“Despite continuing volatility in the marketplace, we expect 2019 to be an important year for RegTech.”

The last twelve months have seen a classic cycle play out in regulatory technology or RegTech.   In the first half of 2018, companies continued to invest heavily in RegTech and the number of start-ups and venture capital investments rose rapidly.  Compliance management, reporting, identity management, and risk management were all areas of high interest.

Research and Markets estimated global RegTech market revenue at $2.3 billion for 2018 and see it reaching $7.2 billion by 2023, growing at a compounded annual growth rate of 25.4 percent from 2018 to 2023.

While growth prospects for RegTech remain strong, we saw some consolidation and hesitation in the second half of the year.  Equity markets experienced volatility – with the S&P 500 experiencing swings of as much as 20 percent within the year —  while new trade and geopolitical issues continued to surface, causing some firms to postpone planned investments.   We have seen some financial services firms undertake reviews of their overall compliance strategies to reflect the growing regulatory emphasis on consumer rights and data privacy, as evidenced by the Global Data Protection Regulation (GDPR) in the European Union and the California Consumer Privacy Act (CCPA).  We also saw some clients narrow their focus to “fit for purpose” solutions designed to deliver immediate results and an accelerated return on investment.

Despite continuing volatility in the marketplace, we expect 2019 to be an important year for RegTech, based on three factors:

  1. Continued emphasis on cost reduction.  Banks and other financial services firms are using RegTech solutions in traditional compliance areas such as anti-money laundering (AML) and know your customer (KYC) initiatives.   Some large banks are spending as much as $500 million annually on KYC and customer due diligence programs; RegTech solutions can help control these costs.  In the AML area, RegTech solutions can reduce the number of false positives, meaning that compliance and risk professionals can spend their time on real issues.
  2. Extension of RegTech into non-compliance areas.  Financial services firms are using RegTech solutions based on automation, analytics, artificial intelligence and other innovative technologies to address non-compliance issues such as collection of past-due invoices and the generation of timely, accurate invoices.  Relatively modest investments in these areas can have a substantive impact on the bottom line.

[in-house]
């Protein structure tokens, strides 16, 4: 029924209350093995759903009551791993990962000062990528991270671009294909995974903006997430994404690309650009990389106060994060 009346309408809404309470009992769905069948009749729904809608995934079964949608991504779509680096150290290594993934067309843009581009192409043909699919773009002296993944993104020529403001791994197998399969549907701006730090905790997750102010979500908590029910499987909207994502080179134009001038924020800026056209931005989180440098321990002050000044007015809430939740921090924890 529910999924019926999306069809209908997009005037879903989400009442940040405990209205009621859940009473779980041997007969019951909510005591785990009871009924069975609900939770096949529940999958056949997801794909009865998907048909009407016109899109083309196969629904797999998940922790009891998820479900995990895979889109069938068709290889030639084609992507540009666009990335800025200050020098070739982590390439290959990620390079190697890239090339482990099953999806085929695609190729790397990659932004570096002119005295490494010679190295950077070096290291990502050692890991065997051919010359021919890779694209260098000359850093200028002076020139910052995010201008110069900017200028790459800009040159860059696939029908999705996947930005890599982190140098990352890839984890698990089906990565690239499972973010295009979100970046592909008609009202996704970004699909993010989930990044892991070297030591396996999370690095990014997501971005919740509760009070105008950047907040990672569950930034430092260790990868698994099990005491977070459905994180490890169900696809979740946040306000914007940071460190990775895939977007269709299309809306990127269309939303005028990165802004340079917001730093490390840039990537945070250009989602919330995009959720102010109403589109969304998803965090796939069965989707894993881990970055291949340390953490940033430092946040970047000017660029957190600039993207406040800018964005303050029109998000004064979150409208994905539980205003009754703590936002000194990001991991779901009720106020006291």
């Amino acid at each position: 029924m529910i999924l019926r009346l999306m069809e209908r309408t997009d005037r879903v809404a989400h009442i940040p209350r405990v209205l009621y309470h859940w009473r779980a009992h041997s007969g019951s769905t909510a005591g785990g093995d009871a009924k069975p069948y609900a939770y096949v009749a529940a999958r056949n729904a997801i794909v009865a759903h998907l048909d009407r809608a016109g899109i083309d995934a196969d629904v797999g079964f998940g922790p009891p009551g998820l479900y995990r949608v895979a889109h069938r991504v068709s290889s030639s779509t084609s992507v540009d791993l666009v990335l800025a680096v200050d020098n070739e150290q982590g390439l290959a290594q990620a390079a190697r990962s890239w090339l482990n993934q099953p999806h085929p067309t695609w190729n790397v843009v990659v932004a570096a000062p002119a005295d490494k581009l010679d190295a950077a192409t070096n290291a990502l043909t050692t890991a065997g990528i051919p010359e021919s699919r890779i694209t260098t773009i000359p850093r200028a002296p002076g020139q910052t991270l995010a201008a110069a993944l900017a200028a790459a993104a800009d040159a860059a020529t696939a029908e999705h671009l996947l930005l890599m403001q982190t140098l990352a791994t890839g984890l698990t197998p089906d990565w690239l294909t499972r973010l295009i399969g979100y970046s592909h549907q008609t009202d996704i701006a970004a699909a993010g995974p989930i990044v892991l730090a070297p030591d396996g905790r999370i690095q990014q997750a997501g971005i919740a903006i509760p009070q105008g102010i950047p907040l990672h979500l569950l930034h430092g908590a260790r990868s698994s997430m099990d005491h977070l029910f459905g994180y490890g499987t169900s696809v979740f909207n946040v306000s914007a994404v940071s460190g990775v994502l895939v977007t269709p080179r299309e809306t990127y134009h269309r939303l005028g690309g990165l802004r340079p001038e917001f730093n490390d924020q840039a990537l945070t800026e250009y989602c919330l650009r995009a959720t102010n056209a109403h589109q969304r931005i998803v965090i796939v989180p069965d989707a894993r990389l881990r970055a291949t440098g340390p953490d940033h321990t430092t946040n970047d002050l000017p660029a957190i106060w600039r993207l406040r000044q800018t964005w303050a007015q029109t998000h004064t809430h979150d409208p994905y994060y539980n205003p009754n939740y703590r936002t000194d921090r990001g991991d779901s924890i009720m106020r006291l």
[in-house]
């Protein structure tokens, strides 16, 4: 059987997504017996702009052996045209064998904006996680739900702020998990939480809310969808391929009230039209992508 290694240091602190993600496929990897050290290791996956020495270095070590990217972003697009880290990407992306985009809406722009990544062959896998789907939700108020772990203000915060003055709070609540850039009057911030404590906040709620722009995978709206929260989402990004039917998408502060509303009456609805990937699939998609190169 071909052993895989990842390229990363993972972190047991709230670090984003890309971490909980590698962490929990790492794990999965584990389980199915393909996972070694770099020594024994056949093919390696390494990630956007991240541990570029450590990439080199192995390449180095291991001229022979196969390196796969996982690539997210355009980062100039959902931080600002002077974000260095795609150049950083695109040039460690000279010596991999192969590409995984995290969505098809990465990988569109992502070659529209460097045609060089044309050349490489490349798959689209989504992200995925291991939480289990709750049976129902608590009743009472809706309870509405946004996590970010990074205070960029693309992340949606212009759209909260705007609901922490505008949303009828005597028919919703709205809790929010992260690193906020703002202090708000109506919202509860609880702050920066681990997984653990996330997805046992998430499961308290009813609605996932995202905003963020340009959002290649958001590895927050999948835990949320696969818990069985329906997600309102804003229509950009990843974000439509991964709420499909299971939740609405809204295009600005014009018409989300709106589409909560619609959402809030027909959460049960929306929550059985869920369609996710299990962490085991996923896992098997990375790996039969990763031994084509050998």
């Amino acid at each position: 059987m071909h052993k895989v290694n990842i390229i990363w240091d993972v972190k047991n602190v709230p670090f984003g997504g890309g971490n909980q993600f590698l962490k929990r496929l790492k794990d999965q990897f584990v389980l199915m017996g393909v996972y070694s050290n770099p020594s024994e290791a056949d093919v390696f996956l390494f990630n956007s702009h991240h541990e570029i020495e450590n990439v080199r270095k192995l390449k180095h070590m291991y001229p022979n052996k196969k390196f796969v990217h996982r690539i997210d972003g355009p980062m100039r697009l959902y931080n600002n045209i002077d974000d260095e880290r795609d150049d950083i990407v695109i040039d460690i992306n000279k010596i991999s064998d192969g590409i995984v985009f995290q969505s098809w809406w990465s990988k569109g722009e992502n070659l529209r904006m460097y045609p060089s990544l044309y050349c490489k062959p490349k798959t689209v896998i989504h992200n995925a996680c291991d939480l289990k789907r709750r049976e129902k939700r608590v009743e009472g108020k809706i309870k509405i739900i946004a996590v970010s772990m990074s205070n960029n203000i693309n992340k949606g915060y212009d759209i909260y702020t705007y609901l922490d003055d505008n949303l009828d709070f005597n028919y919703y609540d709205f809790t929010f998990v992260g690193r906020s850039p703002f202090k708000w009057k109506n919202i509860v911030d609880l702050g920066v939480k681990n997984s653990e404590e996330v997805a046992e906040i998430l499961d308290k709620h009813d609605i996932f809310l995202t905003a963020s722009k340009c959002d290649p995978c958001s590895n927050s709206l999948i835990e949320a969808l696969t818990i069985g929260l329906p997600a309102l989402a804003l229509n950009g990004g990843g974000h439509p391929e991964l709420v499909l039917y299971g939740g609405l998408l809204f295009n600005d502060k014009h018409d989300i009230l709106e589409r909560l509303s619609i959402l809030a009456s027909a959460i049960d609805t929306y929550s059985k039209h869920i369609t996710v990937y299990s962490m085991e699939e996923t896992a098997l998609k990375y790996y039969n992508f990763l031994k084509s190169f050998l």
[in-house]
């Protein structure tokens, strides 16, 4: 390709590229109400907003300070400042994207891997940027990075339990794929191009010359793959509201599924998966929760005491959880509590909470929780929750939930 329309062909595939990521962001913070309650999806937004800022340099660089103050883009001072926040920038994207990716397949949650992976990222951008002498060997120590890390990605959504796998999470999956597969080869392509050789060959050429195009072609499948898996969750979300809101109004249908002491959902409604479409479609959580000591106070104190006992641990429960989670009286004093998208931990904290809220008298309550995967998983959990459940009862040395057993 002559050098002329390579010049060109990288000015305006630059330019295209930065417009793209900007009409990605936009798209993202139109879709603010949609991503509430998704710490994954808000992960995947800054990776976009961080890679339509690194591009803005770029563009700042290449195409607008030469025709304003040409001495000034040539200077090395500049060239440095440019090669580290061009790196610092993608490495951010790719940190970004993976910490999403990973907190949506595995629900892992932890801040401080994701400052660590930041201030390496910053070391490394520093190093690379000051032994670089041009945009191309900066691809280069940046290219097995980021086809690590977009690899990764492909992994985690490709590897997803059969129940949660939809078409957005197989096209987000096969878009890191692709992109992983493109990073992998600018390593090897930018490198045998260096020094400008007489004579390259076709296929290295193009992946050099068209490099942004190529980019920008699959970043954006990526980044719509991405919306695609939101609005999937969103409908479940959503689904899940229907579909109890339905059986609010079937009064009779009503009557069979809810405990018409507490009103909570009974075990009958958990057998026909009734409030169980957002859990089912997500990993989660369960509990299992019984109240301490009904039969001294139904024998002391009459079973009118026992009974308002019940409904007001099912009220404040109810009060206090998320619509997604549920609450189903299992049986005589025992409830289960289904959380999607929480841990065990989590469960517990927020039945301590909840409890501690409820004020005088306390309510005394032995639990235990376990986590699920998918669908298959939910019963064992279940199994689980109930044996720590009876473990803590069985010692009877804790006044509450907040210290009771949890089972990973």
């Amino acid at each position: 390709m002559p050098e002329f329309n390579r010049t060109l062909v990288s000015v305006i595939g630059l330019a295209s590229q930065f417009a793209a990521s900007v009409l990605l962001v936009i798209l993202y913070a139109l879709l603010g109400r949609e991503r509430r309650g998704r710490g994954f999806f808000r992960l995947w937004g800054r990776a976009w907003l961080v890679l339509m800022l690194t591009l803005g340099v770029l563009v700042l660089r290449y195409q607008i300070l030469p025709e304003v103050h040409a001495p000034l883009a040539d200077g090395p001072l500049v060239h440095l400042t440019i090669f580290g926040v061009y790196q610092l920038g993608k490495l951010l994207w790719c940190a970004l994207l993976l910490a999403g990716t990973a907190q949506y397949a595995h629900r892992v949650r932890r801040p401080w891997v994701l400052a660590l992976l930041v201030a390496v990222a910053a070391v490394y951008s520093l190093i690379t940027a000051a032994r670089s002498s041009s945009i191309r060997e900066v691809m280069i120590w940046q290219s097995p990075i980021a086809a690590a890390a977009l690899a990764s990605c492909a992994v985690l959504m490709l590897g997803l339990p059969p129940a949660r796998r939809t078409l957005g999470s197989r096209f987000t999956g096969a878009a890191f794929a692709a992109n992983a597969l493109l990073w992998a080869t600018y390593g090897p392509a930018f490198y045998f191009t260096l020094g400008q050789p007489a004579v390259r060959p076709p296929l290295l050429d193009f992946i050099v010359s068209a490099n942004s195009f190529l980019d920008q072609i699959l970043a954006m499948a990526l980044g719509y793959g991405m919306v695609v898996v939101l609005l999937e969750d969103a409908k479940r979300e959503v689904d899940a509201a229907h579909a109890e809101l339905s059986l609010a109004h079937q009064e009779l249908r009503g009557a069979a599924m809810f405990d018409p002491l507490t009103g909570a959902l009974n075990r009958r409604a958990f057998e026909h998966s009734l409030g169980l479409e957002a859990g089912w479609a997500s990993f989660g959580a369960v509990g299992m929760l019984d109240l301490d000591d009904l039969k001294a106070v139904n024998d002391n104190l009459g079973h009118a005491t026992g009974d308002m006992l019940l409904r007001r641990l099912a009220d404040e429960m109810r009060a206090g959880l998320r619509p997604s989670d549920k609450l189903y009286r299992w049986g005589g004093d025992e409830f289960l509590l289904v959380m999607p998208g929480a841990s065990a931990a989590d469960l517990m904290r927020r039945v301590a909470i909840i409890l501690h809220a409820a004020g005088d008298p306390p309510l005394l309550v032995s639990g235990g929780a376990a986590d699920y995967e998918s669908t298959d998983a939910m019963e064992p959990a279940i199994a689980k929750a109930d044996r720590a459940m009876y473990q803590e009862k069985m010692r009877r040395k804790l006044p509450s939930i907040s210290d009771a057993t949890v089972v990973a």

3. New and challenging regulatory concerns.  In addition to new rules related to privacy and consumer rights, European banks appear to be responding to the “open banking” environment fostered by the Second Payment Services Directive (PSD2).  And, while no one knows yet how Brexit might play out, financial services firms are scrambling to adapt to a post-Brexit environment.  As Ireland shows no indications of wanting to leave the European Union (EU), Dublin is emerging as a center of RegTech innovation, helping EU banks and corporations address regulatory cost and complexity.

The UK’s RegTech Council says it takes 30,000 pages and 1.5 million paragraphs to describe the rules in the Markets in Financial Instruments Directive (MiFID) II alone, and that MiFID II has cost the industry some €2.5bn to date to implement.  Regulation in the U.S. and elsewhere is no less complex.  So, we can anticipate financial services firms using all the resources at their disposal – especially advanced regulatory technology – to maintain compliance while looking for new ways to establish competitive advantage.

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